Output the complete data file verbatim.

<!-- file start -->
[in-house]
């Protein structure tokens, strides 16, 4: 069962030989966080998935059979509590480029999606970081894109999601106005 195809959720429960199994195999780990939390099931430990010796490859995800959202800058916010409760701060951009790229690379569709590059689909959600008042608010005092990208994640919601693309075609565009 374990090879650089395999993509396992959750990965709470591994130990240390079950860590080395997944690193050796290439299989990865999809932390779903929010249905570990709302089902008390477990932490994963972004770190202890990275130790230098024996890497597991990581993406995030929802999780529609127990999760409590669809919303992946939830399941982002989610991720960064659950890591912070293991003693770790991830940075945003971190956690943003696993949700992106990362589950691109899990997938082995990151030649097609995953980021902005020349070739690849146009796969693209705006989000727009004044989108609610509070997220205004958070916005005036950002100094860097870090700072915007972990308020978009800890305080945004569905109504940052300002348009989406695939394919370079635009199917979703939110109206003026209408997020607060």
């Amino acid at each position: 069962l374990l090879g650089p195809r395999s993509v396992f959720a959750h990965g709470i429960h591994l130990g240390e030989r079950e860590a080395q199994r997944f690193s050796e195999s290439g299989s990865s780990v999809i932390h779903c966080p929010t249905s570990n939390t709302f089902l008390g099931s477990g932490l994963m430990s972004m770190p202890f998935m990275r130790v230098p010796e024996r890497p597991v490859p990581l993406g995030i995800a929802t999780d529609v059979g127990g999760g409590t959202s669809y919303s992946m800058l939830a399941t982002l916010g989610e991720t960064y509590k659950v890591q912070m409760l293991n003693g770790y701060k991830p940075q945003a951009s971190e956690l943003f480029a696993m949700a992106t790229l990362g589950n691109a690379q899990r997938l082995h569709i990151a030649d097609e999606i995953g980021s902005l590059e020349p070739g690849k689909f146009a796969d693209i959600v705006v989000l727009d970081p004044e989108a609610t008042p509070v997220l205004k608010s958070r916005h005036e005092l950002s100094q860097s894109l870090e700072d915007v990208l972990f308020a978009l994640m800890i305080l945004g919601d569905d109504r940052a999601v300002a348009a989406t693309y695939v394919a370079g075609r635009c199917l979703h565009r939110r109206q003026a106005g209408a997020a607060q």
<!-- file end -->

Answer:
[in-house]
């Protein structure tokens, strides 16, 4: 069962030989966080998935059979509590480029999606970081894109999601106005 195809959720429960199994195999780990939390099931430990010796490859995800959202800058916010409760701060951009790229690379569709590059689909959600008042608010005092990208994640919601693309075609565009 374990090879650089395999993509396992959750990965709470591994130990240390079950860590080395997944690193050796290439299989990865999809932390779903929010249905570990709302089902008390477990932490994963972004770190202890990275130790230098024996890497597991990581993406995030929802999780529609127990999760409590669809919303992946939830399941982002989610991720960064659950890591912070293991003693770790991830940075945003971190956690943003696993949700992106990362589950691109899990997938082995990151030649097609995953980021902005020349070739690849146009796969693209705006989000727009004044989108609610509070997220205004958070916005005036950002100094860097870090700072915007972990308020978009800890305080945004569905109504940052300002348009989406695939394919370079635009199917979703939110109206003026209408997020607060």
């Amino acid at each position: 069962l374990l090879g650089p195809r395999s993509v396992f959720a959750h990965g709470i429960h591994l130990g240390e030989r079950e860590a080395q199994r997944f690193s050796e195999s290439g299989s990865s780990v999809i932390h779903c966080p929010t249905s570990n939390t709302f089902l008390g099931s477990g932490l994963m430990s972004m770190p202890f998935m990275r130790v230098p010796e024996r890497p597991v490859p990581l993406g995030i995800a929802t999780d529609v059979g127990g999760g409590t959202s669809y919303s992946m800058l939830a399941t982002l916010g989610e991720t960064y509590k659950v890591q912070m409760l293991n003693g770790y701060k991830p940075q945003a951009s971190e956690l943003f480029a696993m949700a992106t790229l990362g589950n691109a690379q899990r997938l082995h569709i990151a030649d097609e999606i995953g980021s902005l590059e020349p070739g690849k689909f146009a796969d693209i959600v705006v989000l727009d970081p004044e989108a609610t008042p509070v997220l205004k608010s958070r916005h005036e005092l950002s100094q860097s894109l870090e700072d915007v990208l972990f308020a978009l994640m800890i305080l945004g919601d569905d109504r940052a999601v300002a348009a989406t693309y695939v394919a370079g075609r635009c199917l979703h565009r939110r109206q003026a106005g209408a997020a607060q």